Bad driving on the rise in Brunswick, survey finds
Congestion, dangerous driving and hazards to pedestrians and cyclists are increasing in Brunswick, a survey conducted by the Brunswick Residents Network has found.
Residents and businesses in the area between Sydney Road, Lygon and Nicholson streets in Brunswick and Brunswick East were surveyed last December and in January this year.
Close to 90 per cent of the 1045 people surveyed said they had witnessed dangerous driving in local streets and more than three quarters of those surveyed believe traffic has increased during the past two years.
Rat-running and damage to parked cars is frustrating residents, with respondents contributing photos and accounts of cars that have been written off or significantly damaged, often by hit-and-run drivers.
Brunswick Residents Network spokesperson Nic Maclellan said the report’s central role was to highlight residents’ views and priorities for action.
While Moreland Council has committed to addressing long-held concerns about traffic and adopted the Brunswick Integrated Transport Strategy (BITS) late last year, Mr Maclellan said funding needed to be allocated now.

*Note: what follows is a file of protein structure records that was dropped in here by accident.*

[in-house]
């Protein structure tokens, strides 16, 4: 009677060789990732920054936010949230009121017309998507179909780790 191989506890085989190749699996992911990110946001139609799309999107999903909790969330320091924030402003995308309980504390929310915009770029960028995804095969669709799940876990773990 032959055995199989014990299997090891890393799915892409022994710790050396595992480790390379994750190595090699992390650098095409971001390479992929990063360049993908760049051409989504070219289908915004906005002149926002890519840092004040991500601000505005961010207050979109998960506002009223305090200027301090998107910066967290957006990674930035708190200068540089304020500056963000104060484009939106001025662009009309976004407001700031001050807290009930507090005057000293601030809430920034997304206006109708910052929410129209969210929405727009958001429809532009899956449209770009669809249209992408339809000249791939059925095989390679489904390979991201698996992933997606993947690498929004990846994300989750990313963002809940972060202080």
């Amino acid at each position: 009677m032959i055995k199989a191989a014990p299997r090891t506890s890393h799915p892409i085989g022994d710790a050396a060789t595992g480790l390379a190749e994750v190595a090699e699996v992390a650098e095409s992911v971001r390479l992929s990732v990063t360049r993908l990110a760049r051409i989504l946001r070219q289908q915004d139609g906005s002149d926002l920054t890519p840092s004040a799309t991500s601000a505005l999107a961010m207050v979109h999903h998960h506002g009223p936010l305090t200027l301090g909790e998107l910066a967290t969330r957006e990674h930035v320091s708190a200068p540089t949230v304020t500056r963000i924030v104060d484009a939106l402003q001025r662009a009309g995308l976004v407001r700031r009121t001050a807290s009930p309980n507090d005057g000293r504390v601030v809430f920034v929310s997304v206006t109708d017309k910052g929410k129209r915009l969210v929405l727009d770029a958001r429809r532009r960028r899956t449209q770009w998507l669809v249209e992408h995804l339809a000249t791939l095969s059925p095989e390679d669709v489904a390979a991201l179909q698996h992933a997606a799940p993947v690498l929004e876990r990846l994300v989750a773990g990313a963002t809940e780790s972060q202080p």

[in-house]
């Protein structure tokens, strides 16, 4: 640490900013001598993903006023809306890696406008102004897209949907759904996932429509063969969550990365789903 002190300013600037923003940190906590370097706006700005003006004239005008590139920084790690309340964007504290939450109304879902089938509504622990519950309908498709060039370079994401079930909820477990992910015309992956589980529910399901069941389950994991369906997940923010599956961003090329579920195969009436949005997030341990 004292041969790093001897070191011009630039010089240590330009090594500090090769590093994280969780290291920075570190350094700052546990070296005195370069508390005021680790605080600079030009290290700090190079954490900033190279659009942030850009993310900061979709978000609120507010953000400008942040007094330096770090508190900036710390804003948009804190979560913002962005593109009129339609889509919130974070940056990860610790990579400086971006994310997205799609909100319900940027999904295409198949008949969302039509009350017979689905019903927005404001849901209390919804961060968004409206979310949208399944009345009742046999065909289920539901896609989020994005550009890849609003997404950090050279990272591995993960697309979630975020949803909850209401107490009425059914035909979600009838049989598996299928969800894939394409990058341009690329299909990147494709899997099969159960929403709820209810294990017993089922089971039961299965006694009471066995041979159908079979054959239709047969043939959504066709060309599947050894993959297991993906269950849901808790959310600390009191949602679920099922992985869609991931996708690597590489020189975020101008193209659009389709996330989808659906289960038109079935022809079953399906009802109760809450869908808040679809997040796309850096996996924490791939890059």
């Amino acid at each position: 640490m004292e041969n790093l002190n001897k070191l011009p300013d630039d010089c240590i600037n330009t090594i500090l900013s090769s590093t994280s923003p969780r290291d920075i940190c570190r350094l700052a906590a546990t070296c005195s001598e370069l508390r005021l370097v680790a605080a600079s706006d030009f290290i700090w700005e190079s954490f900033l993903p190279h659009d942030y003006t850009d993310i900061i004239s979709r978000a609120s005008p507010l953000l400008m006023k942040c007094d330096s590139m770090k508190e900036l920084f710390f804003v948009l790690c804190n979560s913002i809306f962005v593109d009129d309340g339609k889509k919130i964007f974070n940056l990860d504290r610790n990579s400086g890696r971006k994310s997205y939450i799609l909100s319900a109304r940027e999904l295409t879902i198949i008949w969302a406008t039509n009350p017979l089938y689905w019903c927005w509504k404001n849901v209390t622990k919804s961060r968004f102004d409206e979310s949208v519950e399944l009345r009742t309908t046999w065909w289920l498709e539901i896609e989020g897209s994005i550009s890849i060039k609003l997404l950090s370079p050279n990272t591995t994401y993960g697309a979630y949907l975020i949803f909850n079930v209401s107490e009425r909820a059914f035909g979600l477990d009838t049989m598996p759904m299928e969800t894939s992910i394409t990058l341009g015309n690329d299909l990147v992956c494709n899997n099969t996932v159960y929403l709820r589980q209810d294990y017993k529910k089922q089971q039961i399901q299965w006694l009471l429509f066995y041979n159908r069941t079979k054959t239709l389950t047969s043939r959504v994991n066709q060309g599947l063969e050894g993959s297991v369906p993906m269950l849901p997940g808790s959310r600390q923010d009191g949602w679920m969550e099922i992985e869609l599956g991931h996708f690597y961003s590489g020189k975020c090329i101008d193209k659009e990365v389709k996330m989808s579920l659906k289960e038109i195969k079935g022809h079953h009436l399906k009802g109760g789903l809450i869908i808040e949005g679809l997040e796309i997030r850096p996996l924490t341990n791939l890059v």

“We want councillors to understand the urgency … to realise we need to fund these initiatives,” he said.
Brunswick MP Jane Garrett said she wanted to see the council put its money where its mouth is.
“I’d like to see allocation made within this year’s budget,” she said.
“I think this [survey] is a strong message to the council from a significant group of residents that this is a major issue and needs to be part of budget deliberation immediately.”
Moreland councillor Samantha Ratnam said the council was committed to funding and implementing the short-term and low-cost traffic management items outlined in BITS.
This includes investigating short-term improvements to bicycle safety on Lygon Street, advocating for reducing the speed limit to 40km/h for Victoria and Albert streets – and targeting 30km/h in the long-term – and upgrading the Upfield shared path to conform with the Moreland Bicycle Strategy.
“The BITS has been very formative and that work is really informing what we do in terms of integrative transport,” she said.
“We’re going to be briefed in April about how some of the medium- and long-term projects can fit into the five-year program.”
The Weekly Review
February 24th 2014